A Critical Appraisal Of Kohlberg's Theory Of Moral Development

1986 words - 8 pages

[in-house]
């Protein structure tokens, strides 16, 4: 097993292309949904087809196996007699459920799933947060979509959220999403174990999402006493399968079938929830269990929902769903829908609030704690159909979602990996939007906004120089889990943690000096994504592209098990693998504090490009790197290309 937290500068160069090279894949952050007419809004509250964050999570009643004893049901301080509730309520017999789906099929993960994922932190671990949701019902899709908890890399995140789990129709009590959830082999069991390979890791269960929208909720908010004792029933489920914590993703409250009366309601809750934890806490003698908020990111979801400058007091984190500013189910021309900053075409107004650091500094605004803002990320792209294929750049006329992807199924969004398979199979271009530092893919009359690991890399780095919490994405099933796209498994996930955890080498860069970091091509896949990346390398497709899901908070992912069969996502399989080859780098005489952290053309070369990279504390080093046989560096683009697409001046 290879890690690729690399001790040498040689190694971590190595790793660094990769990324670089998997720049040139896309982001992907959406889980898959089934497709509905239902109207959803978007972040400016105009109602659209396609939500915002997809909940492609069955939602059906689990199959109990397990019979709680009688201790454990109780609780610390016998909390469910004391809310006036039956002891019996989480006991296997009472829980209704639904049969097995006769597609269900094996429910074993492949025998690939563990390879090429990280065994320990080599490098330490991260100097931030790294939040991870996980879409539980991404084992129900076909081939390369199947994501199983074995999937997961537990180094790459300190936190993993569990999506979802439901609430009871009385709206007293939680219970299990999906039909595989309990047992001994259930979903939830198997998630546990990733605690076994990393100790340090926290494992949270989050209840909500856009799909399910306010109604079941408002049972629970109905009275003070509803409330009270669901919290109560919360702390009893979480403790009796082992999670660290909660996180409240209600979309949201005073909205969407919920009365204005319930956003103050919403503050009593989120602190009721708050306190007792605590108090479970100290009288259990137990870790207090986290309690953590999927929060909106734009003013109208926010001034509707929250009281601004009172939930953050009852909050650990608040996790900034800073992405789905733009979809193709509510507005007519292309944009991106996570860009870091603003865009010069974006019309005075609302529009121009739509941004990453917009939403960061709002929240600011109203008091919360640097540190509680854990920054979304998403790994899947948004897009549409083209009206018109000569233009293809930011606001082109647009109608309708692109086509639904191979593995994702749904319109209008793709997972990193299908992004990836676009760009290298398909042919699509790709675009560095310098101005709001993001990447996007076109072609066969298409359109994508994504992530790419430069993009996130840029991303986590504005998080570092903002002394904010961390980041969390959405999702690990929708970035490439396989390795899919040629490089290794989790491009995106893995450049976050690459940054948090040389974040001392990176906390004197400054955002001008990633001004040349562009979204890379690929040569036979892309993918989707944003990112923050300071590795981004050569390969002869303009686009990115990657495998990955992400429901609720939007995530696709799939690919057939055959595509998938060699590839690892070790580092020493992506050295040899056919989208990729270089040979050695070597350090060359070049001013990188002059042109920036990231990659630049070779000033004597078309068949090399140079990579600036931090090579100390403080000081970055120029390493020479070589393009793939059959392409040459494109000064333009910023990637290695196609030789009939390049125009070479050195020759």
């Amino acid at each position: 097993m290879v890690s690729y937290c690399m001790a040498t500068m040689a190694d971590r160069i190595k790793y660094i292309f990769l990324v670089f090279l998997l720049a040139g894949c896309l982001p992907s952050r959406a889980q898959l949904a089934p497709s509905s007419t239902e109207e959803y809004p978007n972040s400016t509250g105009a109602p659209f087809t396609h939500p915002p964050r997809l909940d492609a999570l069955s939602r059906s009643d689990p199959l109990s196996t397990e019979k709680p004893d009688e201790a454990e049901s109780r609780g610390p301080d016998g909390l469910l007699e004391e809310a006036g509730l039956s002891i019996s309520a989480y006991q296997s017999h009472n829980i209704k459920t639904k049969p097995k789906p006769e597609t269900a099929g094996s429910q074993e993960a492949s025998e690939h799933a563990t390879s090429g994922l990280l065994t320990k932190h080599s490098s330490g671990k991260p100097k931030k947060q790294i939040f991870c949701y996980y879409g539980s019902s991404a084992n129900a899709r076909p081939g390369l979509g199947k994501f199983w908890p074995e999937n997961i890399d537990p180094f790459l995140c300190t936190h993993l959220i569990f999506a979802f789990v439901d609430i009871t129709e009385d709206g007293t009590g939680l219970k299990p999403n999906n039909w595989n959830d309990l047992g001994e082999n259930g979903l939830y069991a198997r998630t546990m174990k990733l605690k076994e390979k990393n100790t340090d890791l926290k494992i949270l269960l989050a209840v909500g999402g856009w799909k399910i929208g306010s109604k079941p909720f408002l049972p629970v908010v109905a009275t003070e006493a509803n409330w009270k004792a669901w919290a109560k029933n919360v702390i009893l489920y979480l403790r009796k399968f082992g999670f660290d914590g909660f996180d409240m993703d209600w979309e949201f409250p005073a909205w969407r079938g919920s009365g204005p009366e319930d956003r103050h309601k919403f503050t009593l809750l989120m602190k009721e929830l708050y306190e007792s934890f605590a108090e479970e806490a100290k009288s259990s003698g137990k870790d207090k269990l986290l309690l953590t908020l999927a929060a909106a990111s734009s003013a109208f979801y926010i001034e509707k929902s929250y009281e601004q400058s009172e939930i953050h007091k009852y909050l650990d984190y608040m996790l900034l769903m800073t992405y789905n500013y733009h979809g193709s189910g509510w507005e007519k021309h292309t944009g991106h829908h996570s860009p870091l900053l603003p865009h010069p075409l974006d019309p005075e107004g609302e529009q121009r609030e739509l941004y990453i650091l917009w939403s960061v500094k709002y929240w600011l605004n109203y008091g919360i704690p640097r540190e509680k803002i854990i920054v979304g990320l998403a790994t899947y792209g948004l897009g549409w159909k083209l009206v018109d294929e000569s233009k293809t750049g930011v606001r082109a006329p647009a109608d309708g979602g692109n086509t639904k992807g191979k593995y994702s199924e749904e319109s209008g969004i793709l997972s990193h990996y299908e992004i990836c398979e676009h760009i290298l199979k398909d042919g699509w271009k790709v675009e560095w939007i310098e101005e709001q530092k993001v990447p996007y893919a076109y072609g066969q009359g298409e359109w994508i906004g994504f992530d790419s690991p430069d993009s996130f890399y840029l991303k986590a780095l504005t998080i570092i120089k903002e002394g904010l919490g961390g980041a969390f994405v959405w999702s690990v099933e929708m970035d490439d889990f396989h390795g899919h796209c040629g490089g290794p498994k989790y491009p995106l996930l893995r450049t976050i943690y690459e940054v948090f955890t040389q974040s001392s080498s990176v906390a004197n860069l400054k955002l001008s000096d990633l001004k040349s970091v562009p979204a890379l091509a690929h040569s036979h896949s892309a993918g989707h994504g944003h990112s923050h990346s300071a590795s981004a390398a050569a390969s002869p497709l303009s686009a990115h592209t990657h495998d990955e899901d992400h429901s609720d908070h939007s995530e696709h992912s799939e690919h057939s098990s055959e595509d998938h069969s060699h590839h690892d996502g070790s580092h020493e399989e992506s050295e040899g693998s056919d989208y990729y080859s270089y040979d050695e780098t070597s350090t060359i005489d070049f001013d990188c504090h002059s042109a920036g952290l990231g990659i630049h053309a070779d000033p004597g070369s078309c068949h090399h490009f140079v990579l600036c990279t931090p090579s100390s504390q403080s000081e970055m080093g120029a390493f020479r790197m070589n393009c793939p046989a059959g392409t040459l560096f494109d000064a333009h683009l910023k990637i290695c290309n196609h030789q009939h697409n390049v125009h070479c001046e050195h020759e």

Lawrence Kohlberg was born in Bronxville, New York on October 5th in 1927. He served as a professor at Harvard Univarsity. He started as a developmental psychologist in the early 1970s and became famous for his later work in moral education, especially his theory of moral developmentFor his doctoral research Kolhberg studied differences in children's reasoning about moral dilemmas. He hypothesized that moral difficulties motivated their development through a fixed sequence of increasingly flexible kinds of moral reasoning. He also helped to clarify the general cognitive-developmental approach of Jean Piaget, who he studied under, to the analysis of changes in moral reasoning. This marked the beginning of a life long dedication to the study of Moral Development, especially in children. Kohlberg used surveys as his major source of research methodology. He often presented subjects with moral dilemmas and would evaluate their responses along a set of criteria. Kohlberg was able to demonstrate in his studies that people progressed in their moral reasoning through a series of stages. Kohlberg's Theory of Moral Development has gained much popularity and is still widely recognized and used today. This theory has many practical applications in real life settings such as elementary school. His theory of moral development was dependent on the thinking of the Swiss psychologist Jean Piaget and the American philosopher John Dewey. He was also inspired by James Mark Baldwin. These men had emphasized that human beings develop philosophically and psychologically in a progressive fashion Kohlberg believed, and was able to demonstrate through studies that people progressed in their moral reasoning (i.e., in their bases for ethical behavior) through a series of stages. Kohlberg based his ideas of moral reasoning on Piaget's moral reasoning and morality of cooperation. He described three main levels of moral development with two stages in each level.Preconventional LevelStage 1: The Stage of Punishment and ObedienceStage 2: The Stage of Individual Instrumental Purpose and ExchangeConventional LevelStage 3: The Stage of Mutual Interpersonal Expectations, Relationships and ConformityStage 4: The Stage of Social System and Conscience MaintenancePostconventional LevelStage 5: The Stage of Prior Rights and Social Contract or UtilityStage 6: The Stage of Universal Ethical PrinciplesKohlberg believed that individuals could only progress through these stages one stage at a time. That is, they could not "jump" stages. Kohlberg's ideas of moral development are based on the premise that at birth, all humans are void of morals, ethics, and honesty. He identified the family as the first source of values and moral development for an individual. He believed that as one's intelligence and ability to interact with others matures, so does one's patterns of moral behaviorKohlberg's conception of moral development is based on thinking and logic, not on feelings for others. We may argue...

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